6 Configuration of the Eburnean-Transamazonian orogen

The updated shear zone map of the sWAC (Fig. 7a) prompted a new reconstruction of the Eburnean-Transamazonian orogen between the sWAC and the Guiana shied across the Equatorial Atlantic Ocean (Fig. 9). Existing reconstructions (e.g., Feybesse and Milesi, 1994; Ledru et al., 1994) were based on a pre-rift fit of Africa and South America. They did not consider the Neoproterozoic relative displacement between the two cratons (Fig. 9a) suggested by paleomagnetic data. Onstott and Hargraves (1981) and Onstott et al. (1984) indeed computed ca. 1000 km of sinistral translation of the cratons parallel to the Panafrican Rokelides-Paraguay mobile belt to allow for both aligning the Guri and Sassandra shear zones and merging the discordant paleopoles from the two Birimian localities shown on Figure 9a. Later reconstruction of Nomade et al. (2003) connected the Guri shear zone to the Sassandra shear zone and the Pisco-Jurua shear zones to the Brobo shear zone (Fig. 9a). But this reconstruction generated incoherencies in the transatlantic Eburnean strain pattern (Nomade et al., 2003) and was incompatible with the geometry of the Panafrican mobile belt. Indeed, the Guiana shield would be transected in the middle by the mobile belt in this reconstruction, whereas it must have lied southwest of the belt before the Neoproterozoic. Furthermore, the Brobo shear zone, which is cut by the B-T mega shear (Figs. 8 and 9), could not extend southward into the Pisco-Jurua shear zone and its flanking granulite belt that form the latest (< 2.05 Ga) structure cutting the entire Guiana shield (Delor et al., 2003a; Kroonenberg et al., 2016).

The new reconstruction (Fig. 9b) is based on a recent pre-rift continental fit taking into account syn-rift extensional deformation of the continental margins (Ye et al., 2017) and a structural correlation that allows aligning the longest and most rectilinear shear corridor in the Guiana shield with the B-T mega shear. This shear corridor is flanked to the SE by (or hosts) an Archean Carajas-Imataca unit (e.g., Delor et al., 2003b; Cordani et al., 2006; Fig. 10b), in agreement with the B-T mega shear having interacted with an Archean craton located to the SE (Fig. 8). Our reconstruction would also be consistent with the B-T mega shear being the sole host of conglomerate-hosted gold deposits (Tarkwa-type; e.g., Frimmel, 2014) in the orogen (Fig. 9b). The restoration requires 37° anticlockwise rotation of the Guiana shied, 270 km of net sinistral slip along the mobile belt, and implies 1080 km of sinistral offset of the paleomagnetic sites of Onstott and Hargraves (1981) parallel to the mobile belt (Fig. 9b). The proposed reconstruction therefore accounts for:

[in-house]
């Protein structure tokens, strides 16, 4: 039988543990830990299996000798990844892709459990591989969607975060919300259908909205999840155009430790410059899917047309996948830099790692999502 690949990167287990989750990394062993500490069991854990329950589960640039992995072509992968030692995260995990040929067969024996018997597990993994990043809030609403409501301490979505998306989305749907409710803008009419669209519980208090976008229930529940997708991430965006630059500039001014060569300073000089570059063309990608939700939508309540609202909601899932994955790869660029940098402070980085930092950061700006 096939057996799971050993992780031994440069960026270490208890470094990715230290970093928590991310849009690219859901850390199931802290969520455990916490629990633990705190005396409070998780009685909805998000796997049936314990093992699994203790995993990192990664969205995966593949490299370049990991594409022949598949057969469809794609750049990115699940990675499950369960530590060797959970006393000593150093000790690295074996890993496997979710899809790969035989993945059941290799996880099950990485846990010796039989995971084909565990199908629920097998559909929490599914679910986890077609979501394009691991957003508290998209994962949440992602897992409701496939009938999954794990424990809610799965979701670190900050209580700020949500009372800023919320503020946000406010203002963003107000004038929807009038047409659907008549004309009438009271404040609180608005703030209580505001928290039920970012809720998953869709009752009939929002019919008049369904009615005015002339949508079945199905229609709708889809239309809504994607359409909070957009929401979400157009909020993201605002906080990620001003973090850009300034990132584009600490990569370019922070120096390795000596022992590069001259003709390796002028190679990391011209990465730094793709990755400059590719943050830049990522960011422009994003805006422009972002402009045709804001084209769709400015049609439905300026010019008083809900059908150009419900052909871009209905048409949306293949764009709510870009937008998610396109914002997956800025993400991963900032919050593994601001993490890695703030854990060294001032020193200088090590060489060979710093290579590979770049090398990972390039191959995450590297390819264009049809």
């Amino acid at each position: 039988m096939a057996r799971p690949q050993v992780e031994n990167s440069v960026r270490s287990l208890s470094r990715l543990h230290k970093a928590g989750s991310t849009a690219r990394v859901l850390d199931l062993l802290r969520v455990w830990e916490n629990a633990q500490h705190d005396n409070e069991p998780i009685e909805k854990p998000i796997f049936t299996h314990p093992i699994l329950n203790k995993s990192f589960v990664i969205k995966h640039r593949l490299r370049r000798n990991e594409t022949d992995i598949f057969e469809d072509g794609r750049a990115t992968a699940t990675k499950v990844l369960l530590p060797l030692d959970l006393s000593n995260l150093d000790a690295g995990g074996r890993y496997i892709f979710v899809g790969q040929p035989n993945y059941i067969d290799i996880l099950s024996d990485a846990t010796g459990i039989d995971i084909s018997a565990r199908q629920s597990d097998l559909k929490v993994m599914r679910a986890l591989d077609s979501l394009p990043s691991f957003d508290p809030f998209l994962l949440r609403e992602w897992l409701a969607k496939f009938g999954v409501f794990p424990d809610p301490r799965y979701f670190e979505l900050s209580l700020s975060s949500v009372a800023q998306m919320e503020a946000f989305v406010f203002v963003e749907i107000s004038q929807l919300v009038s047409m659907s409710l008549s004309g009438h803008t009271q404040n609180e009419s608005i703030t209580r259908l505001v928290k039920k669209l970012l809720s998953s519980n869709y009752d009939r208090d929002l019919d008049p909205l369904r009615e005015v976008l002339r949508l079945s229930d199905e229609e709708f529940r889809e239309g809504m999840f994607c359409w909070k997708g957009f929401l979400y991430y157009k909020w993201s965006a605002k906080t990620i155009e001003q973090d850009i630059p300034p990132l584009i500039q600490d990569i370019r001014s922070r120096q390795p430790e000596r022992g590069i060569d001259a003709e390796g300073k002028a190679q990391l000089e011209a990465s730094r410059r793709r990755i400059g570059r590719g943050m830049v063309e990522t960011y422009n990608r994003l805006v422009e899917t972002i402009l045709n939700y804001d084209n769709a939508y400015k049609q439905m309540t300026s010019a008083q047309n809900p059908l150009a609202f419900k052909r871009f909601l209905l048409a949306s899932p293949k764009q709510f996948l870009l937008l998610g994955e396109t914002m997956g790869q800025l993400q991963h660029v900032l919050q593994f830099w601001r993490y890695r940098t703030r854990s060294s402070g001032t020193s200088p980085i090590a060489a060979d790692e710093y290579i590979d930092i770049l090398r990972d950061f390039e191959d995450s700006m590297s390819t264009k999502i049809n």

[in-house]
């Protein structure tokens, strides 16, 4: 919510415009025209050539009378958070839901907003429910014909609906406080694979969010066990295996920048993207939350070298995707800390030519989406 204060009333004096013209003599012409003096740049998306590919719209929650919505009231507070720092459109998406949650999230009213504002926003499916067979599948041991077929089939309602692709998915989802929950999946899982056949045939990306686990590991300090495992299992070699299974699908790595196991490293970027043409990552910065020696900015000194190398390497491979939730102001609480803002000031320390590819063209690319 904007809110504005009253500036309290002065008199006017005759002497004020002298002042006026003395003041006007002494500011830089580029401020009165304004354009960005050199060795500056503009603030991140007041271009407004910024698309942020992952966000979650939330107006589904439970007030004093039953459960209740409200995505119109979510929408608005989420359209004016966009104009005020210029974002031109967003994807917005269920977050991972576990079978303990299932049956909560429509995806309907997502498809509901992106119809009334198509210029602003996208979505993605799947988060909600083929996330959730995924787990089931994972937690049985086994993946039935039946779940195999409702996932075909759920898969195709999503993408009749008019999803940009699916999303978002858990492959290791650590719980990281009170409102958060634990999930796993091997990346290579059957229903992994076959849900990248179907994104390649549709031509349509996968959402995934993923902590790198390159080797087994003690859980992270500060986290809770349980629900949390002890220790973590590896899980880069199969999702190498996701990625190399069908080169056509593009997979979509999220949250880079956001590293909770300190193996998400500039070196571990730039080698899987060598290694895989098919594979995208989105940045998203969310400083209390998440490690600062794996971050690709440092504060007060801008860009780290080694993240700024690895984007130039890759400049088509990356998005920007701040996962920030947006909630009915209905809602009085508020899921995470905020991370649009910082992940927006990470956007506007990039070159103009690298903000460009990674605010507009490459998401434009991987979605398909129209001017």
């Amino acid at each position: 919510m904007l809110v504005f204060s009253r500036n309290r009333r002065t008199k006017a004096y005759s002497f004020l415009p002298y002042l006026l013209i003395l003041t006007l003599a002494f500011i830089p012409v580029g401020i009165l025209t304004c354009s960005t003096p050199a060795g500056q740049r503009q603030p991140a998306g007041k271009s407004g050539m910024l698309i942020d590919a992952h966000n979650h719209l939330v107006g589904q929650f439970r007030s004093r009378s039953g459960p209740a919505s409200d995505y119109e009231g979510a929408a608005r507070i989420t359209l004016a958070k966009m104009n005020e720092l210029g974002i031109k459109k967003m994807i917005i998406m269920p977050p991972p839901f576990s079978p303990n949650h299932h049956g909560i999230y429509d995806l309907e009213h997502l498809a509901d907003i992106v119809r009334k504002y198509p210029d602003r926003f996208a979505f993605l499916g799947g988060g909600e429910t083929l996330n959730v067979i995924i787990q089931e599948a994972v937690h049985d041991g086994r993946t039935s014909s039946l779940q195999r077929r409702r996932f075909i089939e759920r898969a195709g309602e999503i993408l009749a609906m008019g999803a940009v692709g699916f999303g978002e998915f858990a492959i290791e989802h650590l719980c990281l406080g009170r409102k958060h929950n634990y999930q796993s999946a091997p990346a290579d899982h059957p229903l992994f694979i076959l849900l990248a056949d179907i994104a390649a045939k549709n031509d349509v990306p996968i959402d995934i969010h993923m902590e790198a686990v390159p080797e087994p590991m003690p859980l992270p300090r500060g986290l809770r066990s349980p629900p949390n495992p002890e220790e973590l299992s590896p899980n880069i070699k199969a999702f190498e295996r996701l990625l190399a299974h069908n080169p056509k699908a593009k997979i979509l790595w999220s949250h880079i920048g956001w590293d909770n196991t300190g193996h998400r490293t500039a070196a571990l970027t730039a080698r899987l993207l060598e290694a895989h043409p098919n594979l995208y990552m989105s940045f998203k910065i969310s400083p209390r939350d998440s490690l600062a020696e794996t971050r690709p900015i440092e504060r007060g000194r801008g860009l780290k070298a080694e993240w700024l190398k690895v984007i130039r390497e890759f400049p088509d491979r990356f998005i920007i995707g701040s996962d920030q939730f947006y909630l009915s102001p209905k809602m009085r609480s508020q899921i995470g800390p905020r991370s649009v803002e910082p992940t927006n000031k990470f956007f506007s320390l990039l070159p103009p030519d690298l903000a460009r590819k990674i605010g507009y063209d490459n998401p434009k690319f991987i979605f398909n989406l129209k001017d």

• an updated structural-geological Eburnean-Transamazonian correlation;

  • paleoproterozoic paleomagnetic data;

  • an updated Equatorial pre-rift fit of Africa and South America.

The new reconstruction was used to compile a structural map at the scale of the West African craton and the Guiana shield (Fig. 10a) on the basis of the present work and the geophysical data compiled and interpreted by Jessell et al. (2016). This map shows that the western portion of the Eburnean-Transamazonian orogen is arched as a result of indentation by two Archean provinces (Fig. 10a). The orogen is pinched in the South in between the B-T mega shear and the Pisco-Jurua shear zone, the later having acted as a late structure necking the orogen (Figs. 9 and 10). Symmetrical pinching is suggested at the northern termination of the arch although later than in the sWAC, as suggested by geochronological data (Grenholm et al., 2019). The new orogen-scale model would explain northward escape/extrusion of the Guineo-Malian crust into the central part of the orogenic arch where it would be the widest (Figs. 8 and 10b). Continuation of the orogen south of the map area of Figure 10 as an Eburnean mega-boudin is not precluded.